This week, West Coast news agencies had a field day thanks to all the hoopla caused by this past weekend's Electric Daisy Carnival, which took place at the Los Angeles Coliseum and its immediate surrounding grounds. The event is billed as North America's largest rave, with over 185,000 attending the
three-day two-day festival. Unfortunately, when you have that amount of people, bad things are bound to happen, like a 15-year-old girl dying of a drug overdose, more than 200 medical emergencies, 65 arrests, and, oh yeah, a shitload of people causing mass riots in order to bum-rush fences and overwhelm security.
Comparably, Ultra Music Festival, which is rumored to be expanding to a three-day celebration of electronic music next year, has really never faced these kinds of security issues. First, the volume of people at Ultra is a lot smaller -- this year it reported over 100,000 attendees in the span of two days. News reports make it unclear as to whether 185,000 attended EDC of the course of two days or if 185,000 were on the event grounds at any given point.
Second, while Ultra is billed as all ages (EDC on the other hand claims it's 16 and over, even though the girl who died from a drug overdose this past weekend was 15), the crowd, at a glance, sees to be older and more global (Ultra's organizers claim attendees came from 68 countries). Ultra also being the only true European-style electronic music festival in the U.S. I think leads it to attract a crowd more familiar with rave and electronic music culture -- not teens and weekend ravers.
That's not to say they aren't any security or medical problems at Ultra. We saw fire rescue take out a number of people this year, some looked just a tad dehydrated, while we one saw one person unconscious. Also there were rumors that hundreds of kids bum-rushed the entrance this year in order to overwhelm security and gain free access -- we didn't witness the incident but did see officers asking people for tickets or badges blocks before reaching Bicentennial Park, which we were told was a response to the earlier incident.
If you like this story, consider signing up for our email newsletters.
SHOW ME HOW
You have successfully signed up for your selected newsletter(s) - please keep an eye on your mailbox, we're movin' in!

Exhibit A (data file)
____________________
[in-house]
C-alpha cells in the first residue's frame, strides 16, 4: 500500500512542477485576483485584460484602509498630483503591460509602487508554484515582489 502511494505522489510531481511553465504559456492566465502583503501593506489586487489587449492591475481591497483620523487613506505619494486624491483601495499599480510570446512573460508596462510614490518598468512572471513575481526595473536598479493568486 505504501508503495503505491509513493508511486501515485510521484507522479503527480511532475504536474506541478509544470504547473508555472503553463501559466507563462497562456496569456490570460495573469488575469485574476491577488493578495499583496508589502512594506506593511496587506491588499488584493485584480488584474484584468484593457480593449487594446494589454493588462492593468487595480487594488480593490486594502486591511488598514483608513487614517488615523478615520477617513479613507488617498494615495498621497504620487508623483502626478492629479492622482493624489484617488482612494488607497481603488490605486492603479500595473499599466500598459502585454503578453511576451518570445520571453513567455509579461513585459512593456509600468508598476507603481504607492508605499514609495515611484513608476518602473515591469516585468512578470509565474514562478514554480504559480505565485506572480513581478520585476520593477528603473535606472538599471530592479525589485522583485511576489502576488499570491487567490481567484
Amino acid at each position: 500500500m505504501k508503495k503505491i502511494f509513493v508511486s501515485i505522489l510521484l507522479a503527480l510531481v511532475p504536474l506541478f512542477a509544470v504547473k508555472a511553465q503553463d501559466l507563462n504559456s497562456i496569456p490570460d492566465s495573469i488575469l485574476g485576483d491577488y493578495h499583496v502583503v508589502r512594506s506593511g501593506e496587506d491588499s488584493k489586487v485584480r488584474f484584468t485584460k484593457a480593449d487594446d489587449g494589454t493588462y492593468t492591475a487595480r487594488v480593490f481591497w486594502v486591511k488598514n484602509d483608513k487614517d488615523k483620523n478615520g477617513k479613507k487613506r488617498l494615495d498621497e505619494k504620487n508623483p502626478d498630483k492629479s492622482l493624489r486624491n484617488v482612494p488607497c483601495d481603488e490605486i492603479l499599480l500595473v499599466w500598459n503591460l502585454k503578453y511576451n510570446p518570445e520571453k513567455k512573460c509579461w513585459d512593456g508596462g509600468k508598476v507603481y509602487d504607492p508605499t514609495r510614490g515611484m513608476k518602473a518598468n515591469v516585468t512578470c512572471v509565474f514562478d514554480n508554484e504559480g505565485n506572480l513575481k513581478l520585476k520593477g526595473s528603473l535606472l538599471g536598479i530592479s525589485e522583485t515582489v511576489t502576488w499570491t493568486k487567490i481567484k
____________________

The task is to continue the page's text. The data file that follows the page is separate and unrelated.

Still, if you would have seen the precision and quick response both City of Miami Police and Fire Rescue handle each situation, you would know Ultra's security and safety of festivalgoers was in good hands.
Another primary difference between EDC and Ultra is location. Bicentennial Park is an open field and making it the great equalizer amongst the general admission. The LA Coliseum on the other hand divided the general admission from those who were on the floor of the stadium and those on the stands. Floor admission was stopped once capacity was reached, so any straggling fans were pointed toward the stands. Everyone wants to be on the floor obviously, so those dissatisfied with being in the stands jumped fences or pushed security aside. So what happened at EDC, in theory, could never happen at Ultra thanks to the venue.
We contacted Ultra organizers about what happened at EDC and if they were taking a closer look at the festival's security detail for next year and were told at this time they had no comment.
When contacting EDC's organizers, Insomnia Inc., we were sent the follow statement: "The passing of a young woman who attended Electric Daisy Carnival is a tragic circumstance. Our hearts and prayers go out to her family and friends at this difficult time. We are currently reviewing the entire event and planning process with our security team, law enforcement and the city officials who participated in organizing and planning Electric Daisy Carnival."